## Sunday, August 19, 2012

### My math comfort

For years I've realized I find comfort in the solidity of mathematics and turn to it when the world seems screwy, or I'm under a lot of pressure. Then I kind of reflexively find myself musing on some result and I feel better, as math can give you that certainty that can be missing in an often arbitrary world.

And recently I've found myself turning often to the equation x2 - Dy2 = 1. I've found quite a few things about it, and lots of results about it that I enjoy. Here I'll talk about one of the latest.

Back in June of this year I noticed a way to solve for x and y mod p, where p is a prime for which D is a quadratic residue, so there exists n such that: n2 = D mod p

Then where r is any residue modulo p:

2x = r + r-1 mod p and 2y = n-1(r - r-1) mod p

Which gives solutions for x2 - Dy2 = 1 mod p.

So you don't necessarily get an explicit answer to the original equation, but you can use any prime p you want as long as D is a quadratic residue. You can easily move to composite N versus prime p, but I find it simpler to just focus on primes for just playing around, so for instance I know the modular inverse will exist.

And you can find p as big as you want.

Now let's plug in some numbers! For me with number theory it's so cool when you watch the numbers follow the rules. Perfectly. They do it with absolute perfection.

Here I'll use D=23, and I just checked and it's a quadratic residue of 101, which I picked arbitrarily. So let p=101. Then n = 15 is a solution, as 152 = 23 mod 101.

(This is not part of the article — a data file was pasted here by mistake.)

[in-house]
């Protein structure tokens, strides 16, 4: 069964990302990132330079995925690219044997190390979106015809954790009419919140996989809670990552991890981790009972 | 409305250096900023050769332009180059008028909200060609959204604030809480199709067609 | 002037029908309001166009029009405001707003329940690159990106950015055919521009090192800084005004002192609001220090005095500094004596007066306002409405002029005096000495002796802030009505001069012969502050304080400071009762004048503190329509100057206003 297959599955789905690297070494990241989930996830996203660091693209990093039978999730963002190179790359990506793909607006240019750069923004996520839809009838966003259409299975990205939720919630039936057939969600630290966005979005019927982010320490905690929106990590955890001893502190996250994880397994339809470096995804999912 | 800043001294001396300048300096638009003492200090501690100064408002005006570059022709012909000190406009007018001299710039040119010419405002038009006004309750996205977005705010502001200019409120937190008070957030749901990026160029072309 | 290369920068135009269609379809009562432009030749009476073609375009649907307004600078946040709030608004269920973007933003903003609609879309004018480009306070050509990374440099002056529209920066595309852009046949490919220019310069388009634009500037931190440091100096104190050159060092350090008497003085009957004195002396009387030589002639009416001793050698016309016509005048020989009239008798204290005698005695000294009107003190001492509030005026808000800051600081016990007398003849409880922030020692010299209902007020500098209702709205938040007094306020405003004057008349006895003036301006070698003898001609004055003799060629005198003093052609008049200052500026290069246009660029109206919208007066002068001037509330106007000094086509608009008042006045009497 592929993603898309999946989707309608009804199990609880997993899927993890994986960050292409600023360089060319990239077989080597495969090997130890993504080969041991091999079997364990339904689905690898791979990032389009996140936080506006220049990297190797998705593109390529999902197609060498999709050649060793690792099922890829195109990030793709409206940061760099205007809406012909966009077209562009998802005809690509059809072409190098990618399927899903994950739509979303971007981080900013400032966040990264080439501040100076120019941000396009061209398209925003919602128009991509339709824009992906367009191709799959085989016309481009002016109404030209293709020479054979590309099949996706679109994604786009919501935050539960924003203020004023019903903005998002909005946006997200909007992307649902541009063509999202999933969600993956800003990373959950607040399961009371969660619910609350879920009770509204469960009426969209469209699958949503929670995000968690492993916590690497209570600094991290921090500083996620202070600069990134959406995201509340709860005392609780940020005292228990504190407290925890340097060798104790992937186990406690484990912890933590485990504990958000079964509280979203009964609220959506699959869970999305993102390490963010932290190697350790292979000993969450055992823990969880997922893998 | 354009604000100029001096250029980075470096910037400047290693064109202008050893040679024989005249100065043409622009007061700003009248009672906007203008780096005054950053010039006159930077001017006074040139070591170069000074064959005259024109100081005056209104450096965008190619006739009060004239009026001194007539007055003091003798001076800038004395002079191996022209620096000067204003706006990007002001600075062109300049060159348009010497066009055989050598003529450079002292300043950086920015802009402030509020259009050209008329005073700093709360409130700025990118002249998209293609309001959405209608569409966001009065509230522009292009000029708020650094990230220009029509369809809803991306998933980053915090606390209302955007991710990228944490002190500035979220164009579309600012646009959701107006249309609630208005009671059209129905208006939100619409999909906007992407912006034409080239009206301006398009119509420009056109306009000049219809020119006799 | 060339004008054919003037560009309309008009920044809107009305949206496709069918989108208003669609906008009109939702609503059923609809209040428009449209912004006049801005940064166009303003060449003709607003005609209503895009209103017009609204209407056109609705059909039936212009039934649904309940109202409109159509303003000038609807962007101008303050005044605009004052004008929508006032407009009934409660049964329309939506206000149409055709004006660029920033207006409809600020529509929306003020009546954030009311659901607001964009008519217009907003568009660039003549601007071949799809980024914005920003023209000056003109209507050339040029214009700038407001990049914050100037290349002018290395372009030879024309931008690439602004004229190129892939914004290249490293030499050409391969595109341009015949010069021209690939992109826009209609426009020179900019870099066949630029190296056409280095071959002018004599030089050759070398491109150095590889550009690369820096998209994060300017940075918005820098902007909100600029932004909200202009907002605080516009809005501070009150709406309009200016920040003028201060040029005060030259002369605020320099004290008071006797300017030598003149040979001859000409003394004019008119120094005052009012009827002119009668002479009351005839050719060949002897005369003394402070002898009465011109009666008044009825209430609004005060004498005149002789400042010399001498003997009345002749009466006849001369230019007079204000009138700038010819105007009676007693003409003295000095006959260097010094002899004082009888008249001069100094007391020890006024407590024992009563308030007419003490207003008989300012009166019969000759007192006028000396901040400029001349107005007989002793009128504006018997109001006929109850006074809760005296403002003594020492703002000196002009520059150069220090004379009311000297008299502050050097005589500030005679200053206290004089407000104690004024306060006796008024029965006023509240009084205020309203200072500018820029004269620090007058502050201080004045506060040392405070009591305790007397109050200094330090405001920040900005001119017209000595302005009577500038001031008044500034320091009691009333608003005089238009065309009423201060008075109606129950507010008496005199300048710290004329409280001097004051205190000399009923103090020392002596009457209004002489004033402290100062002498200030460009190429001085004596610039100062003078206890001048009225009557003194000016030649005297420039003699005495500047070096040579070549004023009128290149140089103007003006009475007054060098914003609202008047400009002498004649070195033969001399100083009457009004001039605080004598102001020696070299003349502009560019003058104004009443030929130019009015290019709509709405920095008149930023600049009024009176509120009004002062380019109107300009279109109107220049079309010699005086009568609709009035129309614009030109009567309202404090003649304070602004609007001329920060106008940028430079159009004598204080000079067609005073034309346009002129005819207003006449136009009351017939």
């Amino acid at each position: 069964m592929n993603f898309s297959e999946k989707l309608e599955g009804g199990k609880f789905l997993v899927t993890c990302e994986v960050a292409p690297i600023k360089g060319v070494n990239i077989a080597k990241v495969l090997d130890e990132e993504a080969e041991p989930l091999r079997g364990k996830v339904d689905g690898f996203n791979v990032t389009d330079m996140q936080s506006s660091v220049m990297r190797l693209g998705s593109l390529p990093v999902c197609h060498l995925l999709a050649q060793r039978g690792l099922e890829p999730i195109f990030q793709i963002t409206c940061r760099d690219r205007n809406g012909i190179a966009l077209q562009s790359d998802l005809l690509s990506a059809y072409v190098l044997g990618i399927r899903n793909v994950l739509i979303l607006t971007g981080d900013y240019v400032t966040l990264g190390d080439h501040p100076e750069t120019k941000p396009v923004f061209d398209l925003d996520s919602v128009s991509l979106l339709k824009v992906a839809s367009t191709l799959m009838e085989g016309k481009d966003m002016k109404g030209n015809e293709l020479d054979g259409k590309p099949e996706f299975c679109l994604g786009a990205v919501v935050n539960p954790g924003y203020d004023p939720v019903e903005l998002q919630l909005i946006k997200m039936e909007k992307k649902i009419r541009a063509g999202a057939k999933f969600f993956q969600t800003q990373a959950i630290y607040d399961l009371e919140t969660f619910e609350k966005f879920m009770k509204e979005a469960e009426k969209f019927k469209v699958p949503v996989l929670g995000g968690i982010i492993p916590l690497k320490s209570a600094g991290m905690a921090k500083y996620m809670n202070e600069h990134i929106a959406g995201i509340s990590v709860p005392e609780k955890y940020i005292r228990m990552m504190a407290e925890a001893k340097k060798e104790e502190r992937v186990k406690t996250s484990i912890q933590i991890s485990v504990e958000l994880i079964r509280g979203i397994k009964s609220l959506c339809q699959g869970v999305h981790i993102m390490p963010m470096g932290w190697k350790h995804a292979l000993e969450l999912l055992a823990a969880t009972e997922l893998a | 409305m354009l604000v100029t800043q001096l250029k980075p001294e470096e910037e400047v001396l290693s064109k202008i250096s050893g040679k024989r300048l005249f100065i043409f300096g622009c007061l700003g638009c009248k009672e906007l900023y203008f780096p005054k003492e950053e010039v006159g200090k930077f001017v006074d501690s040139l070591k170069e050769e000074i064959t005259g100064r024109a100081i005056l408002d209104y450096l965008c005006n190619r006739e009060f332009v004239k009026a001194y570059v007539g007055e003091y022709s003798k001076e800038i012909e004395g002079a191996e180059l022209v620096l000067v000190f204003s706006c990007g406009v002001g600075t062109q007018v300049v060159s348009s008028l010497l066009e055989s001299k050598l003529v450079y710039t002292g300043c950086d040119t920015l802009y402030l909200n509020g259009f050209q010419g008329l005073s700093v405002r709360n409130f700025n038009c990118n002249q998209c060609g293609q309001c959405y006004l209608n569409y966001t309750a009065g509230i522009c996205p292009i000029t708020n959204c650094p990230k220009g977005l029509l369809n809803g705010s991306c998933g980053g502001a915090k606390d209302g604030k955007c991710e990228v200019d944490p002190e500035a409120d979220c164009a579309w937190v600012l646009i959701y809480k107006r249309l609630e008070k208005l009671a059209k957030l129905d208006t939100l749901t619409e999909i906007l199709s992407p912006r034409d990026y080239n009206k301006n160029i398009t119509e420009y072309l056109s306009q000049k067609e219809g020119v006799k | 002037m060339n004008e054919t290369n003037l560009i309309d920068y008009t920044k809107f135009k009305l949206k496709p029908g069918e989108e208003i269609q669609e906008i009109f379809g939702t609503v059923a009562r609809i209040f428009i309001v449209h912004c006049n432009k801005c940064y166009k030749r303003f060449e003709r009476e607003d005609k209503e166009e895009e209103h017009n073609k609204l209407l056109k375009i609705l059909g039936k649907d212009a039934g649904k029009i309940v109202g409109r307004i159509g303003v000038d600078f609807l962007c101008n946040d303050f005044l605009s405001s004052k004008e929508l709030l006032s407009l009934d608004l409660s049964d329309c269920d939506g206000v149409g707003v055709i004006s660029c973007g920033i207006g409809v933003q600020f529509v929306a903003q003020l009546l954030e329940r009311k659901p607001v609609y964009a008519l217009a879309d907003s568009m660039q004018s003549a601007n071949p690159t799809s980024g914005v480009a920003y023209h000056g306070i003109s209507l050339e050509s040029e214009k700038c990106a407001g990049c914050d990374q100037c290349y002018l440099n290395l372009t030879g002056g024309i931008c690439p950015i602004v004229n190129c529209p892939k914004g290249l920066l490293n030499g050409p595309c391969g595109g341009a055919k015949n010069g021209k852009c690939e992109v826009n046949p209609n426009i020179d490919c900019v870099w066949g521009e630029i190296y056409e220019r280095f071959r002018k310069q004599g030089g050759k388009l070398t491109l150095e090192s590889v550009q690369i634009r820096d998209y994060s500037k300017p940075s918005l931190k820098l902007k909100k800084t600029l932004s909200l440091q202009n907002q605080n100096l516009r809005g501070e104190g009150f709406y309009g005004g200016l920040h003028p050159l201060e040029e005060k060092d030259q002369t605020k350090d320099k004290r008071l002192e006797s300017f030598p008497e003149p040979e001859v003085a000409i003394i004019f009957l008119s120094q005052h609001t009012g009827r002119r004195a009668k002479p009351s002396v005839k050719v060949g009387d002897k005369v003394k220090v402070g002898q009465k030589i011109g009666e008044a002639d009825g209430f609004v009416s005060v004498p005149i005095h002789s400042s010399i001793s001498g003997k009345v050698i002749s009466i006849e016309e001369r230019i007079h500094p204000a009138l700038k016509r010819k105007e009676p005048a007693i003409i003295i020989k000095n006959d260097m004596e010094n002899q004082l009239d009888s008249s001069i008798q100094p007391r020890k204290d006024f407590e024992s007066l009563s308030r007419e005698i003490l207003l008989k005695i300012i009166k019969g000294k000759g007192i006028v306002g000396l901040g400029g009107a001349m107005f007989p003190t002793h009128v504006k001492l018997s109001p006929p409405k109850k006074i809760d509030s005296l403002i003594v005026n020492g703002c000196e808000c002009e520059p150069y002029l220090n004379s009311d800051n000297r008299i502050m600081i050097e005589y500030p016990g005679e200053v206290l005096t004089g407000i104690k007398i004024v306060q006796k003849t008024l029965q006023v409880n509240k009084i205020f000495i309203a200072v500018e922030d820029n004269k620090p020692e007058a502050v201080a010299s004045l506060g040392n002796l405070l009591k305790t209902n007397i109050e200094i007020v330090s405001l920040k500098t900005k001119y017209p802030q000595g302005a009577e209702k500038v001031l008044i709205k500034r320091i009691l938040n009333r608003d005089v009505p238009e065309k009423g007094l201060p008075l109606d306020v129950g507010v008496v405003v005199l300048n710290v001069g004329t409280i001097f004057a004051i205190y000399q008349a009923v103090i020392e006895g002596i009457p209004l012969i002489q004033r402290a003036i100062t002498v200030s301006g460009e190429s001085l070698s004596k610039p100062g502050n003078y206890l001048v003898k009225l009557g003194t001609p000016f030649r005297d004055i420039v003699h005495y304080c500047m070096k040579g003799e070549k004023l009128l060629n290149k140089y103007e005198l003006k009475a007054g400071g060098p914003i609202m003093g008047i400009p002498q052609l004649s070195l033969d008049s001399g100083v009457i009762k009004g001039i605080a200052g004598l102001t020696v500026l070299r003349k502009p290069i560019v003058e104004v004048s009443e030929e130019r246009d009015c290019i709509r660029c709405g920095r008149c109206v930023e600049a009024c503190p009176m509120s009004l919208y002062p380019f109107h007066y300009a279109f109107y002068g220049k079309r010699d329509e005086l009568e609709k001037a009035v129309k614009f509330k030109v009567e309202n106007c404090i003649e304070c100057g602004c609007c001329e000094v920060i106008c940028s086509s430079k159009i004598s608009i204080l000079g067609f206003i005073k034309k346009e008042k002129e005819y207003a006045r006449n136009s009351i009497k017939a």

And I need its modular inverse and 15-1 = 27 mod 101.

And I can use whatever residue I want for r, where I note I don't consider 0 a residue, and 1 would be boring I'm sure, and 2 might be ok, but I'll just use r = 3, because that might be more interesting.

And I need its modular inverse and 3-1 = 34 mod 101.

So now I can solve for x and y:

2x = 3 + 34 = 37 mod 101, and 2y = 27(3 - 34) = 27(-31) = 27(70) = 72 mod 101.

And now I need the modular inverse of 2, and 2-1 = 51 mod 101.

So:

x =51(37) = 69 mod 101, and y = 51(72) = 36 mod 101

So do they work? They HAVE to work, as it's math! But let's plug them in and check:

692 - 23(36)2 = -25047 = 1 - 248(101) = 1 mod 101

So they work! But of course they do, it's math.

But you don't get an explicit solution for x and y, and I'm curious about what r would give it to you.

I looked up the explicit solution even though it's easy to figure it out, and it is:

x = 24, and y = 5, as 242 - 23(5)2 = 1

From my derivation I have that r = x + ny mod 101, so: 24 + 15(5) = 99.

So guess I should have worked down from 101 instead of up!

The interested reader can run through with r = 99 and see that it all works.

And for me that is relaxing! It is just really cool seeing the numbers do as expected. And they follow rules that I found! Is it really practical? What do I care. I like the perfection and keeping my mind occupied.

For years when the world stresses me, I've had my math to rely on. It's a comfort like no other, and its perfection is a great shelter.

James Harris